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Laramie Movie Scope: The Crew

Geezer gangsters make a comeback

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by Robert Roten, Film Critic
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August 10, 2000 -- "The Crew" is a generally amiable Disney-like comedy (it was actually produced by a Disney subsidiary company, Touchstone) about a bunch of aging gangsters who have washed up in some old beach front property in Florida. Faced with a series of crises the old wise guys revert to form and come out shooting.

Comparisons to "Space Cowboys" have been made, but these don't have to do any training, and they seem to step right back into the swing of things (except they don't have the stomach for killing people anymore) as if they had never been away from organized crime. It is hard to imagine these guys ever really had the right stuff. They are not convincing as hardened criminals. They seem more like small time crooks just trying to get some respect in their neighborhood. The white-haired wise guys are Joey "Bats" Pistella (played by Burt Reynolds of "Boogie Nights"), Bobby Bartellemeo (Richard Dreyfuss of "Mr. Holland's Opus"), Mike "The Brick" Donatelli (Dan Hedaya of "Dick") and Tony "Mouth" Donato (Seymour Cassel of "Rushmore"). All four have been friends for years.

Rising housing prices are threatening their old apartment complex so the old dudes come up with a funny plan to make the property a lot less valuable. The scheme works like a charm until it backfires getting them in trouble with a drug lord, Escobar (very well played by José Zúñiga of "Con Air"). When hooker Ferris "Maureen" Lowenstein (Jennifer Tilly of "Liar, Liar") hears about the scheme, she blackmails the old gangsters. This gets them involved with Lowenstein's mother, Pepper (Lainie Kazan of "The Big Hit"). A ridiculously complex situation ensues involving the police and the drug lord.

The plot is not terribly funny, but is amusing and is as light as a handfull of down. The characterizations of the four old gangsters are sharp and well-drawn. The four lead actors do a good job defining these quirky characters. There is a poignant subplot involving Bobby Bartellemeo's search for his long-lost daughter and Zúñiga is funny as the exasperated drug lord surrounded by incompetents. His facial reactions to various foiled plans are right on the button. Director Michael Dinner does a good job disguising the threadbare plot by moving things along nicely. The music is evocative of an era 50 years ago. There is some nudity and sexual scenes in the movie.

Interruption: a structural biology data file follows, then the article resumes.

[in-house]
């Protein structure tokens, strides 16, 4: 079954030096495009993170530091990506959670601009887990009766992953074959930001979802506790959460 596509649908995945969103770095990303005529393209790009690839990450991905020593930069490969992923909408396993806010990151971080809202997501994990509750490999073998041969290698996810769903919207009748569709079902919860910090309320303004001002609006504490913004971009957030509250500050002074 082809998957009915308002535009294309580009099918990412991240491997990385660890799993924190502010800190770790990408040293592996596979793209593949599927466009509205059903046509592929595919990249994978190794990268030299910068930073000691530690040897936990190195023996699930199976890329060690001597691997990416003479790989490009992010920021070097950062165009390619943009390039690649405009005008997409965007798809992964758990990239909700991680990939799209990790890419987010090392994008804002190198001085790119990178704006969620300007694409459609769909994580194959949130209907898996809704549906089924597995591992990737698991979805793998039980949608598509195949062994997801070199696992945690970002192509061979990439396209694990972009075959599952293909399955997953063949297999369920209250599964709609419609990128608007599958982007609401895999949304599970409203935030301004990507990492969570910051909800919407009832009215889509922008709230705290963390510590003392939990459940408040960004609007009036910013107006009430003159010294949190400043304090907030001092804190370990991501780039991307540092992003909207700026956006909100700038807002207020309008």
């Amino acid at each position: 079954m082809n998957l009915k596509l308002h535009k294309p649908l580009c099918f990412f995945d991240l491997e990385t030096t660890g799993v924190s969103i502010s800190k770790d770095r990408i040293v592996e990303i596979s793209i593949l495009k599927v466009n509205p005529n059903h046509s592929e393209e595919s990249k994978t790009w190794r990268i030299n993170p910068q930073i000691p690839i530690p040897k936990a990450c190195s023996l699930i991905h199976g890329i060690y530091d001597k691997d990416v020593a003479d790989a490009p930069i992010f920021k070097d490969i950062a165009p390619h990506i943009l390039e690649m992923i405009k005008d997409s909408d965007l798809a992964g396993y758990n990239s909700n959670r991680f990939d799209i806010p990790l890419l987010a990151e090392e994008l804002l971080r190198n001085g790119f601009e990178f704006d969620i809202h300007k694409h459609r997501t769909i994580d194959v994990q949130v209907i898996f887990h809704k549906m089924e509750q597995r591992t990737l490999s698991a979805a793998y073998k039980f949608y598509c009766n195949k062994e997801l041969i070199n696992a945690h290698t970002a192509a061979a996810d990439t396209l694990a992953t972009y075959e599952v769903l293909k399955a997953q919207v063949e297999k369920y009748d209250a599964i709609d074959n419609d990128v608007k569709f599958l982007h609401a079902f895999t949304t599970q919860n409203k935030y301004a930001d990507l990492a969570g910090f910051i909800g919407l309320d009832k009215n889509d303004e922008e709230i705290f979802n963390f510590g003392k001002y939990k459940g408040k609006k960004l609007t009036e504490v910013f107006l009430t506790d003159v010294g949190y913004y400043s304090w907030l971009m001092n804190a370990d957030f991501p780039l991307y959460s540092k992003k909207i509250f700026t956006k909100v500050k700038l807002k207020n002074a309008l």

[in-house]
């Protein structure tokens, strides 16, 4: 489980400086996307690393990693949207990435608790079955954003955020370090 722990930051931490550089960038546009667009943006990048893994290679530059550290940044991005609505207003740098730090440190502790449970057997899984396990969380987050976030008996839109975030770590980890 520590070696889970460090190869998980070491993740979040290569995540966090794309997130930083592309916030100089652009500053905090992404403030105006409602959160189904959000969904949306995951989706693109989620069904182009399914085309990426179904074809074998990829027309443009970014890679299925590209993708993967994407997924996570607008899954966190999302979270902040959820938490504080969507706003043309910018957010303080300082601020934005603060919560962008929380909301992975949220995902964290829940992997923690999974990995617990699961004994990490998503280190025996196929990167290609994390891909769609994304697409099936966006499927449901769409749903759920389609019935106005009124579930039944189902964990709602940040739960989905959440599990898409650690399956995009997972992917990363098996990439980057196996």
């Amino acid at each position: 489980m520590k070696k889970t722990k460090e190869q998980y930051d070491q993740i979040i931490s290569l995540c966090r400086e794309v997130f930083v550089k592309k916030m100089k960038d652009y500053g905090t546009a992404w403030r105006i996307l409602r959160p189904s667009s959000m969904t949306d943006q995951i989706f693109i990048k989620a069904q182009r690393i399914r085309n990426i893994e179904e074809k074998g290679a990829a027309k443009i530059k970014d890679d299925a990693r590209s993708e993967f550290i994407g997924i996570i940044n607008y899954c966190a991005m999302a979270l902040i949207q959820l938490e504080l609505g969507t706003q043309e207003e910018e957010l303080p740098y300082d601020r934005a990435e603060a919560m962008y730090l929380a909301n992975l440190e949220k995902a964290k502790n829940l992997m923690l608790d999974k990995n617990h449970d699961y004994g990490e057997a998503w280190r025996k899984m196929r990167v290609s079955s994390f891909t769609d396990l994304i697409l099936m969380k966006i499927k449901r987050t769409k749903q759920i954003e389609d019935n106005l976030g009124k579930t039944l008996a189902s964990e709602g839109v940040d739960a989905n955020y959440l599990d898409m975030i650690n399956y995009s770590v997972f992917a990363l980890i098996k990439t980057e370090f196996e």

While I know that "forget about it" is a favorite wise guy saying for just about any situation, it really does get overused in this film. Dreyfuss especially, doesn't seem to have the accent down right, either. The four main characters seem like funny guys, but they don't really seem like retired gangsters, more like retired stand up comics with attitude. Some of the scenes aren't all that funny. In one scene Dreyfuss forces Reynold's head into a toilet bowl until he passes out and then performs mouth-to-mouth resuscitation on him. Now that's tasteless, at least I hope so. This film rates a C.

Click here for links to places to buy this movie in video and/or DVD format, the soundtrack, books, even used videos, games and lots of other stuff. I suggest you shop at least two of these places before buying anything. Prices seem to vary continuously. For more information on this film, click on this link to The Internet Movie Database. Type in the name of the movie in the search box and press enter. You will be able to find background information on the film, the actors, and links to much more information.

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Copyright © 2000 Robert Roten. All rights reserved.
Reproduced with the permission of the copyright holder.
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Robert Roten can be reached via e-mail at my last name at lariat dot org. [Mailer button: image of letter and envelope]